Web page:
The silver cap on the left is very common, could mostlikely get one off ebay for around $10.

The black one on the right is very unusual. I've seen ones used in ceiling fans. Frankly I've never seen one used for HVAC applciations, however it should work. First use an ohm meter and measure the resistance between the twe terminals on the left. I'm going to guess they are connected togethr, close to zero ohms. Then measure the resistance between the two terminals on the right. Again there should be zero resistance, because they are connected together.

Finally use ohmmeter and like all caps you should find there is close to infinate resistance between both terminals on the left and the terminals on the right.

If you put take an short extension cord, put wire connectors on cord, put power to one end of cap and neutral to the other end, apply power to cap for a few seconds. Then unplug power and short out the ends of power cord, there may be a small spark when you discharge cap. A 15 mic won't make a big spark, but there should be something depending when you remove the power.

Put an ammeter to the wires going to cap when powered up and it will show a very small current if your ammprobe can measure it.

So what makes you think your old cap is bad? Is the compressor locked up? Not starting? If compressor is locked, have you tried a hard start kit? They are about as cheap as the 15 mic cap. You can find them on ebay. They come in about 3 different sizes.

Your pic is worth a 1000 words.

Good luck.

Hope I've helped. Any HVAC person should be able to get it going or replace compressor if bad. George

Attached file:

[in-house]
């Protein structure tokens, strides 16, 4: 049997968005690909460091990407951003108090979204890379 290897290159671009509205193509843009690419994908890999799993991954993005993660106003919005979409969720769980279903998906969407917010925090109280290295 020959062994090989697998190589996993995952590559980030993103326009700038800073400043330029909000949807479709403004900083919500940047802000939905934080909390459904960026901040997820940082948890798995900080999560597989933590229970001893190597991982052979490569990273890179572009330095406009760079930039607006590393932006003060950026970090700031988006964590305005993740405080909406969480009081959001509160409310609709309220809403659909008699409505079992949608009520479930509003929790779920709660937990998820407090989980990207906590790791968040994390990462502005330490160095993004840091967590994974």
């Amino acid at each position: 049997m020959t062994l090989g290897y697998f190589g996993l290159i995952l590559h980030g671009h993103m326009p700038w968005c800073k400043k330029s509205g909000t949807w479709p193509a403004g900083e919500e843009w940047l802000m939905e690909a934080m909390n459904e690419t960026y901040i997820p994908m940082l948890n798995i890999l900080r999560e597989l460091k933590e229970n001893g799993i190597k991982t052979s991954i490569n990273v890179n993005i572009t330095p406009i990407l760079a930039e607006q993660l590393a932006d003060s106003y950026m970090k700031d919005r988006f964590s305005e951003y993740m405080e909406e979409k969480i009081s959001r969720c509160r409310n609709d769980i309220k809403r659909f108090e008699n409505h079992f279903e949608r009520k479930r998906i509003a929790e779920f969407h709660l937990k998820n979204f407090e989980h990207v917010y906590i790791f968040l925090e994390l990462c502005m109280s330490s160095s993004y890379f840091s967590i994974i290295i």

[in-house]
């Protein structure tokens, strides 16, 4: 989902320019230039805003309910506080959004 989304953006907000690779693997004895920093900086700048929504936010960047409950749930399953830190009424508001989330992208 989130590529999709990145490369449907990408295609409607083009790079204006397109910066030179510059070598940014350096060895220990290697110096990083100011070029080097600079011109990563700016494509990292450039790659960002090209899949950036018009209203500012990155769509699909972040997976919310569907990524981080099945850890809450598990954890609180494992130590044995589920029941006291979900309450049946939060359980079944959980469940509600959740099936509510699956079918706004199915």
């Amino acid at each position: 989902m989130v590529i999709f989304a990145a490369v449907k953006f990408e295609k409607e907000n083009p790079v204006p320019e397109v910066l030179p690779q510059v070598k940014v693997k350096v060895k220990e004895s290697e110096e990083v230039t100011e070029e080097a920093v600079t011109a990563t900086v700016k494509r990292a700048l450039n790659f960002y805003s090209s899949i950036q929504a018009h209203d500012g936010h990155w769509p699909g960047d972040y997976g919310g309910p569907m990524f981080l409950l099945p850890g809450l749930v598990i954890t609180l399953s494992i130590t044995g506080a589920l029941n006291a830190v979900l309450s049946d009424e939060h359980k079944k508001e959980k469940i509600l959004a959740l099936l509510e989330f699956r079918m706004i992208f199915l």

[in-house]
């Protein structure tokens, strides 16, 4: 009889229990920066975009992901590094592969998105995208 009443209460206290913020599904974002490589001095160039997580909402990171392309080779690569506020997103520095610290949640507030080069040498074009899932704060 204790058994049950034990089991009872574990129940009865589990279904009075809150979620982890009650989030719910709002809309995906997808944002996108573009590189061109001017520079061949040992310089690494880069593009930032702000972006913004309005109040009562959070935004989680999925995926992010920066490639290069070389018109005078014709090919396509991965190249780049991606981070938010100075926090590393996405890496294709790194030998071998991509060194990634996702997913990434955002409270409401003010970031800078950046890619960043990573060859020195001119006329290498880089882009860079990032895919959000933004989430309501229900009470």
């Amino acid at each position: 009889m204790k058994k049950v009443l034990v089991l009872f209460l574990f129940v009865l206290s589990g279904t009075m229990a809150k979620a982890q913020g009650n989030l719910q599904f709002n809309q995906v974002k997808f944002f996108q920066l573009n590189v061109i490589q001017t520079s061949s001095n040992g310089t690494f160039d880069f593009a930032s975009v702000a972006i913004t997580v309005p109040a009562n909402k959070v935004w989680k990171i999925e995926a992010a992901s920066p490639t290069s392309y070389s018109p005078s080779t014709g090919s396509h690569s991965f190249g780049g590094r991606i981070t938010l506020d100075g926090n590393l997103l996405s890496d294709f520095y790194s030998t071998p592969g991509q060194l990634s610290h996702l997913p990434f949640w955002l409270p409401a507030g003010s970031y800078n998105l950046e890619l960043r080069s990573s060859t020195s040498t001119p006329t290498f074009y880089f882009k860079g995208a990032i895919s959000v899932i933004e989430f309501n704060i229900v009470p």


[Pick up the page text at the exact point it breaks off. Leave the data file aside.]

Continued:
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06-25-2014 20:31:06

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 Re: Heat Pump Water Heater- Need Help in reply to George Marsh, 06-25-2014 18:29:52  
Hi George,

The silver capacitor is new from McMaster-Carr, yup <$10. The black one (that confused me) came with the heat pump, actually both heat pumps.

They were bought off ebay, obsolete at the time. My heat pump melted that capacitor (one spade fell off), had been working fine this year as usual. The one in the photo didn't completely melt because I turned the switch off before it was gone. It is disfigured, you can make out the bulge in the photo. Tomorrow I can get out a VOM, but the new capacitor didn't get the compressor to start. You can see it hanging out of the heat pump, wired but not fully installed.

I replaced my HPWH with the one in the photo, identical, bought at the same time. It had never been used, a friend let it sit those 13 years. It doesn't start.

"Hard start kit" I know nothing about. Please explain a little more so I can find one.

The factory tech, who had never seen one of these, could only tell me the compressor was bad (did not start even with a new capacitor wired correctly). This unit says Crispaire, but the company is now called Marvair, still in Cordele, Ga.

These were sold simply as heat pump water heaters. On installation I discovered that wonderful byproduct and utilized it. That's when I started recommending HPWHs, don't know how many I got purchased over the past decade.

I've mentioned that I consult on this type of passive heating/cooling housing, not only in the US.

When I briefly searched, I only found tank HPWHs, don't know if anybody still manufactures add-on units. The reason my friend never used this one was they don't conveniently hook into the electronic controls of the tank heaters he and I bought. Mine was to replace a leaky tank heater, I was motivated to figure out how to make it work. Too much benefit to abandon.

T_Bone helped me with that, how we became friends. Required an extra switch and some creative wiring, worked great all those years. Before that, the Crispaire tech conferred with a Whirlpool tech and they concluded it was a mismatch and could not work.

You have far more faith than I have seen justified in HVAC people. If I knew of a competent one, a repair or compressor replacement would be ideal. These now obsolete TACO pumps were the weak part but I stocked up on re-build kits. With a spare HPWH unit, I figured I was all set.